The Mystery and Meaning of the Dead Sea Scrolls

The Mystery and Meaning of the Dead Sea Scrolls

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Fifty years have passed since the world-shaking discovery of the first Dead Sea Scrolls in a desert cave by bedouin shepherds. Now, after decades of controversy surrounding their dissemination and interpretation, here is the fullest possible account of what they reveal--how they challenge our understanding of the origins of Christianity, shake the authority of the Hebrew Bible, and provide a new perspective on Judaism at the time of Jesus. Although almost everyone has heard of the Dead Sea Scrolls, few people can explain what they say or why they are significant. In The Mystery and Meaning of the Dead Sea Scrolls, Hershel Shanks, the distinguished editor of Biblical Archaeology Review, gives a vivid account of their religious and historical context and their dissemination, meaning, and implications. Of the eight hundred manuscripts that were eventually found, fewer than a dozen were more or less intact. The rest were mere fragments, many no bigger than a fingernail. The scrolls contain a vast array of bewildering new material: unknown psalms, biblical commentaries, calendrical texts, and apocalyptic manuscripts, many of which seem to foreshadow Christian doctrine. Over two hundred biblical manuscripts were hidden in the Qumran caves, some dramatically different from accounts in the Bible. The Dead Sea Scrolls provide unique insight into the turbulent religious world at the time of Jesus, when Jewish society was richly varied and hotly contentious--so much so that some scholars now refer to Judaisms, rather than to a single Judaism. This is a clear, definitive account, from beginning to end, for the layperson as well as the scholar, of the mystery and meaning of the scrolls--a model of insight and more

Product details

  • Hardback | 384 pages
  • 136 x 214 x 24mm | 339.99g
  • Random House USA Inc
  • Random House Inc
  • New York, United States
  • English
  • 80 b&w photographs
  • 0679457577
  • 9780679457572

Review Text

A first-rate distillation of many scholars' work over the past five decades on the century's most important, and in many ways most controversial, archaeological find. Shanks, editor of the Biblical Archaeology Review, as well as of the collection Understanding the Dead Sea Scrolls (1992), has played a key role in making public many of the 800 scroll fragments, written between 250 B.C. and 68 A.D., found in Qumran, in Israel's Judean desert. He illustrates how important the scrolls are in understanding Judaism in the late Second Temple period, the era when Jesus and Christianity emerged. He also describes how the scrolls have been used to clarify textual confusions in other ancient editions of the Hebrew Bible (they include one complete book, Isaiah, and excerpts from every other except Esther). Concerning the community that actually lived in Qumran, Shanks carefully marshalls the evidence both for and against the hypothesis that they were Essenes, a close-knit, communitarian, ascetic, and fatalistic Jewish sect that kept a separate calendar from their brethren elsewhere, before making clear his own belief that Qumran was likely an Essene community. He deftly sifts through the evidence, and clearly describes many areas of continuing controversy in the study of the scrolls. Admirably, when there is insufficient evidence to settle a point, or conflicting evidence, he says so. On the question of whether or not the scrolls belonged to the Qumran community or originated in the Temple in Jerusalem, he notes that, ultimately, "we are left with mere speculation. Anyone can play the game. The uncertainties will remain - until, perhaps, new evidence surfaces." Such scholarly judiciousness, combined with a succinct, accessible style, typifies Shanks's thoughtful, balanced, yet at times also colorfully anecdotal approach. When dealing with these difficult texts (which are, as Shanks notes, "fragmentary, elliptical, and written in arcane, symbolic, and metaphorical language") one could hardly ask for a better guide. (Kirkus Reviews)show more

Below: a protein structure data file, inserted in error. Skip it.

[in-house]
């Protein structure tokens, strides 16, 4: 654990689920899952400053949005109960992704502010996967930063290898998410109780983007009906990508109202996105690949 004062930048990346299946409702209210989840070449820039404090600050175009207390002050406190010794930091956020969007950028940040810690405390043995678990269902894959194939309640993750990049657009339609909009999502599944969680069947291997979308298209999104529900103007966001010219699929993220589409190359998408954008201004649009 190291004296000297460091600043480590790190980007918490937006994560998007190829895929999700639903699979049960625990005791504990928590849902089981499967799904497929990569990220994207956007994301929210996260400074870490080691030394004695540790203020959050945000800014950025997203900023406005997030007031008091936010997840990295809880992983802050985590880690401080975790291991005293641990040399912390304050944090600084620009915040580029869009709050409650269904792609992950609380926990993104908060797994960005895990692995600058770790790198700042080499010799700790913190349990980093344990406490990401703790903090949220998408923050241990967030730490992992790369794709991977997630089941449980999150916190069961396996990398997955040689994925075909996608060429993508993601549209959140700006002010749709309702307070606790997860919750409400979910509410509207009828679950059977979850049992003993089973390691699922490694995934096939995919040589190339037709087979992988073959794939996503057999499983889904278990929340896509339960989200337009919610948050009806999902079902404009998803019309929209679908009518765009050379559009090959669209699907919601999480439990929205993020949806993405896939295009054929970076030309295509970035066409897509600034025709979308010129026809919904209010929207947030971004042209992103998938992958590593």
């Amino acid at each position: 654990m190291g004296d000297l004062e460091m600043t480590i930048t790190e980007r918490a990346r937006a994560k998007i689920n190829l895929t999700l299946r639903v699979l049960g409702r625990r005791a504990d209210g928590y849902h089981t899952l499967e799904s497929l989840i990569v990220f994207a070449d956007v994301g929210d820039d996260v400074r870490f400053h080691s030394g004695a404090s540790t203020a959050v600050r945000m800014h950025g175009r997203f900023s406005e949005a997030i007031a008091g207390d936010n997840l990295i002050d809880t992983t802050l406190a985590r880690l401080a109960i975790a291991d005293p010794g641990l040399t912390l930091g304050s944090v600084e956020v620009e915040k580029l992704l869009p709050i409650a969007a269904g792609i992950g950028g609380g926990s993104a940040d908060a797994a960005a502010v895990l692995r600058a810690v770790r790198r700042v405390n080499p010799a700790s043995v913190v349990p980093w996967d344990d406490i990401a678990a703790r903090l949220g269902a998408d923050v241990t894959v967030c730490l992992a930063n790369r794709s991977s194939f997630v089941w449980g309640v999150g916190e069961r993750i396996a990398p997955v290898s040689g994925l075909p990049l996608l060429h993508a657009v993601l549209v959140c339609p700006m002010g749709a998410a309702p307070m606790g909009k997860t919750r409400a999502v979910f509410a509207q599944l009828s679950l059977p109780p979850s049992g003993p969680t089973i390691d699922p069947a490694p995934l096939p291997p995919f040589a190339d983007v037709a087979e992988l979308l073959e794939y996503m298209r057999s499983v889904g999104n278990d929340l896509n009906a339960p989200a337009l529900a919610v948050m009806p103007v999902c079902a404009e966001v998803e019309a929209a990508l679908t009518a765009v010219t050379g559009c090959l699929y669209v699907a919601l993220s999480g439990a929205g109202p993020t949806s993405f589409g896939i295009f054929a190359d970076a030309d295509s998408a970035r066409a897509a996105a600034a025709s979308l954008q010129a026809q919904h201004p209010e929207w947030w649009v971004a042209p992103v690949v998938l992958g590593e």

About Hershel Shanks

Hershel Shanks is founder and editor of Biblical Archaeology Review and Bible Review and editor of Understanding the Dead Sea Scrolls, a collection of essays on the controversy surrounding the interpretation and dissemination of the scrolls. He is the author of Judaism in Stone: The Archaeology of Ancient Synagogues and Jerusalem: An Archaeological Biography. In 1991 he was the first to publish excerpts of the Dead Sea Scroll fragments, which had been secreted by a small coterie of scholars who then controlled more